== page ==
Pink Stripes chose it, and I just got to make and eat it, which works better for my lazy self. She'll have the recipe on her site.
I made half a recipe, as the original makes 2 loaf cakes. I halved all but the rum, just because. I really thought I would love this cake, as all the ingredients are among my favourites. My only doubt was whether the syrup would make the cake a bit soggy. I love syrup-soaked cakes, but prefer sponge cake in this situation. It gets moist, but never heavy, like butter cake can.
I thought the cake had a wonderful vanilla flavour, and all the vanilla bean seeds added a slight crunch that I liked. The rum was good, but the syrup never soaked through the entire cake. I poked holes in it and even made it in a 9" pan so it was shallower, so this was disappointing. The texture was lovely, but a bit mushy on the top crust and the bottom dried out quickly. I'll definitely try this again, as I want a perfect result next time.
Check out the other TWD bakers for many different takes on this cake.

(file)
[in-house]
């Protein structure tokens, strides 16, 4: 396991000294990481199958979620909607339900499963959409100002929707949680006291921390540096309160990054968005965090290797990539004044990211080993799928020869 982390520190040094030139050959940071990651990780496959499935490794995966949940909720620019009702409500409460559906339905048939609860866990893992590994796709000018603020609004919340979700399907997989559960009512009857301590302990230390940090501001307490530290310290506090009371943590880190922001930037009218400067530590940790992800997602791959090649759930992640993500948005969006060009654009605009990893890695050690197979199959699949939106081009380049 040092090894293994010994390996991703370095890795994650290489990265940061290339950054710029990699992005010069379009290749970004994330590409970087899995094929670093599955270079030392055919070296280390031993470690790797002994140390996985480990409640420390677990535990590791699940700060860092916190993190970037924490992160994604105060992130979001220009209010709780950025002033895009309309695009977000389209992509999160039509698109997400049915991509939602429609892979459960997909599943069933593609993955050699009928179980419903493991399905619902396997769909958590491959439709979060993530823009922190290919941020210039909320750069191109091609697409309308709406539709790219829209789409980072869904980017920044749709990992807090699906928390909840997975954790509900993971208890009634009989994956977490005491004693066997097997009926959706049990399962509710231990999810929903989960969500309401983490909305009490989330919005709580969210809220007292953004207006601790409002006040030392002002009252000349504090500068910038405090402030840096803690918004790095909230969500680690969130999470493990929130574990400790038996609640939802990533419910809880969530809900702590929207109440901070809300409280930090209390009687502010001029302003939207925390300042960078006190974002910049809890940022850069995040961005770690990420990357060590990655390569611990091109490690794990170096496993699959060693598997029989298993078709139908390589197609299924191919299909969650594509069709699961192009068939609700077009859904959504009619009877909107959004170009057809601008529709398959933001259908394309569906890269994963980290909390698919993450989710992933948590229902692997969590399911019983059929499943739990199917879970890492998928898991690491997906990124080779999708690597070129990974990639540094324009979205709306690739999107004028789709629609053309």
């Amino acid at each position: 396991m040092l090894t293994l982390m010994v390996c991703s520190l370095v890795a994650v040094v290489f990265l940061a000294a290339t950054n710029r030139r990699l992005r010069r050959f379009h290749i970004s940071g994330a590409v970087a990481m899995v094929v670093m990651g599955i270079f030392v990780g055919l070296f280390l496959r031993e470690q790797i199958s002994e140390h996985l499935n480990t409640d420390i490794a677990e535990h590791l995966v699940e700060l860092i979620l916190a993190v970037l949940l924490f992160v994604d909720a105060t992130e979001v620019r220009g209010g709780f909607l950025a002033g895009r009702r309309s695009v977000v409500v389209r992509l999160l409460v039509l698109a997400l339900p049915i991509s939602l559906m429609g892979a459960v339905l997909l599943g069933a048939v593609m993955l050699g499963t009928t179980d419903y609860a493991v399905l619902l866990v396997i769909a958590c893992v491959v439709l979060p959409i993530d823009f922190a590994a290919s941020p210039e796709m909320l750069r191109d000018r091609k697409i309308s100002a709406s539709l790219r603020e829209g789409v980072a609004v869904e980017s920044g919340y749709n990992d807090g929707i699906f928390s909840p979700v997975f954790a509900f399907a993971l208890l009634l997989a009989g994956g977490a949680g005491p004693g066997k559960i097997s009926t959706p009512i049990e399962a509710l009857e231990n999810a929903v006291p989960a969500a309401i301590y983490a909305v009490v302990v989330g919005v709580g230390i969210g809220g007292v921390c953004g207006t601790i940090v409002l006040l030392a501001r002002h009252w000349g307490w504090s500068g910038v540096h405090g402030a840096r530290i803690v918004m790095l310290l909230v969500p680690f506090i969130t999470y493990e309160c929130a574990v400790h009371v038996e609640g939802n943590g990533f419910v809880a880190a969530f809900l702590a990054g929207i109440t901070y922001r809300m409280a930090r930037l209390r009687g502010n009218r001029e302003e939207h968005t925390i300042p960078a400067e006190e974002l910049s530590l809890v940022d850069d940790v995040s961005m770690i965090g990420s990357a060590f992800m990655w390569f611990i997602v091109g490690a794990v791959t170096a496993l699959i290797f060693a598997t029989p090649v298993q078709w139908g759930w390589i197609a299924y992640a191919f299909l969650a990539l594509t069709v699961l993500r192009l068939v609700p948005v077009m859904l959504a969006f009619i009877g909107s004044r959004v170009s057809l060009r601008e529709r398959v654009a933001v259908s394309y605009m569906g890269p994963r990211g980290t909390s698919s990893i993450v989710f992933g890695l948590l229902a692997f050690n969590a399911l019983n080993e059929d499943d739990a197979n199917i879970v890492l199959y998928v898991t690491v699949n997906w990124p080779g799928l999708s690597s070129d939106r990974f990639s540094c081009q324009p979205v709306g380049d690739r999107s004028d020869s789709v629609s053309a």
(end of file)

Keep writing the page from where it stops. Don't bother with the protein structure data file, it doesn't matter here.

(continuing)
Tuesday, June 29, 2010
Sunday, June 27, 2010
Lots of pictures and not so many words today. I'm sure many of you are grateful! I made this challenge only days after it was revealed, which is very unusual for me. As I didn't write it up then, I can't remember much. What I do remember is that it was delicious, and I took it on a picnic along with the Daring Cooks' challenge of pâté and bread. This pav wasn't exactly what I think about for a picnic dessert, but it was certainly good. Even though I'm not a big fan of chocolate, the chocolate-mascarpone mousse was rich and delicious. The meringues were nice and crisp, and the crème anglaise-mascarpone-Amaretto mixture was the most amazing dessert sauce ever.
I made a vanilla meringue, as chocolate on chocolate does not appeal. I'm glad I did, because this was already an incredibly rich dessert. I garnished with some wonderful organic cherries I had found on sale that morning. They were the reason I decided to make this dessert on a very busy day, what with the pâté and bread I was already making.
I had fun piping the meringue and mousse in swirls. This is the sauceless version I packed up for the picnic, so we could add it at the last moment. I may even have tried to lick the jar it was in. The one I kept right-side-up travelled surprisingly well.
They looked just like this on our picnic. In our minds' eye, anyway. But, I still had a few baked meringue bases left over, so a few days later, on a very cloudy and rainy day, I put together a blackberry curd pavlova with the curd left from these shortcakes. Click on the link for the curd recipe. It was a perfect combination, though the colour looks a bit weird in the gray light.